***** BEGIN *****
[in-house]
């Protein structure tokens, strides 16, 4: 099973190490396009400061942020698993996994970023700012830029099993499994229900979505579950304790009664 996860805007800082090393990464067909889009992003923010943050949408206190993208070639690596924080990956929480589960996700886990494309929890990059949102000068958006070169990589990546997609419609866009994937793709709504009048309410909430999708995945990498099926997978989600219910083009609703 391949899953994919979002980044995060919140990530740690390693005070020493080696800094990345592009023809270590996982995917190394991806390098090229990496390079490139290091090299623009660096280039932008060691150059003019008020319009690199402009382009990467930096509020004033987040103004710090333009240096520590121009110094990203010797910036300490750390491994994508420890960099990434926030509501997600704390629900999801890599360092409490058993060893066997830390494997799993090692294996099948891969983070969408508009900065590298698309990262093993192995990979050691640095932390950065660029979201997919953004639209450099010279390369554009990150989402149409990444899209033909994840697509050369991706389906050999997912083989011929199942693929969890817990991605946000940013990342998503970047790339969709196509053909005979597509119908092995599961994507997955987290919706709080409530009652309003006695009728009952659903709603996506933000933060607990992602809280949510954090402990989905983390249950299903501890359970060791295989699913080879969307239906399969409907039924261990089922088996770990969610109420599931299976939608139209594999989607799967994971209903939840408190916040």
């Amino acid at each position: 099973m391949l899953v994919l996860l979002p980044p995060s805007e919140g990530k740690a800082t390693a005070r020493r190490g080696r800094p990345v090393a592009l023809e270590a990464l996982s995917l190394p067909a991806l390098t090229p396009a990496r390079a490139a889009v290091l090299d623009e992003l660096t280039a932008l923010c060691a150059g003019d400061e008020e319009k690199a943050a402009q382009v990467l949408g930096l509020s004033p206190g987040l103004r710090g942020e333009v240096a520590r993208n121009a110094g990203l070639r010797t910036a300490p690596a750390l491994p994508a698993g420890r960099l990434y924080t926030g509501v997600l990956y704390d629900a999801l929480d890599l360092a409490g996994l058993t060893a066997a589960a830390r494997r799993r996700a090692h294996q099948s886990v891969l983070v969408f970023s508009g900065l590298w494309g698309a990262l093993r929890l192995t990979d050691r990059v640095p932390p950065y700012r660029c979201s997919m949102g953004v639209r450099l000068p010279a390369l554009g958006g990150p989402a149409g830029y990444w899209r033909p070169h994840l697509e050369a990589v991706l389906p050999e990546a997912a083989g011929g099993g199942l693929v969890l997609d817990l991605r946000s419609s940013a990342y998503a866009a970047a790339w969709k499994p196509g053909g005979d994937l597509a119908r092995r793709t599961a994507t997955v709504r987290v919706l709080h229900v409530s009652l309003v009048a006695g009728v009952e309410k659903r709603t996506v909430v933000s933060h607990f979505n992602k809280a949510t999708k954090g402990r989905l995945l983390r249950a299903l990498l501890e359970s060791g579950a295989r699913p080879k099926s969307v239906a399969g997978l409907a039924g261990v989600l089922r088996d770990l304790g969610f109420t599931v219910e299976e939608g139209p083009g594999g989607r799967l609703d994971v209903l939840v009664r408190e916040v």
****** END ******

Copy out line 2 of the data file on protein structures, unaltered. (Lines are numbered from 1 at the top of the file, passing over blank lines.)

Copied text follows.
């Protein structure tokens, strides 16, 4: 099973190490396009400061942020698993996994970023700012830029099993499994229900979505579950304790009664 996860805007800082090393990464067909889009992003923010943050949408206190993208070639690596924080990956929480589960996700886990494309929890990059949102000068958006070169990589990546997609419609866009994937793709709504009048309410909430999708995945990498099926997978989600219910083009609703 391949899953994919979002980044995060919140990530740690390693005070020493080696800094990345592009023809270590996982995917190394991806390098090229990496390079490139290091090299623009660096280039932008060691150059003019008020319009690199402009382009990467930096509020004033987040103004710090333009240096520590121009110094990203010797910036300490750390491994994508420890960099990434926030509501997600704390629900999801890599360092409490058993060893066997830390494997799993090692294996099948891969983070969408508009900065590298698309990262093993192995990979050691640095932390950065660029979201997919953004639209450099010279390369554009990150989402149409990444899209033909994840697509050369991706389906050999997912083989011929199942693929969890817990991605946000940013990342998503970047790339969709196509053909005979597509119908092995599961994507997955987290919706709080409530009652309003006695009728009952659903709603996506933000933060607990992602809280949510954090402990989905983390249950299903501890359970060791295989699913080879969307239906399969409907039924261990089922088996770990969610109420599931299976939608139209594999989607799967994971209903939840408190916040």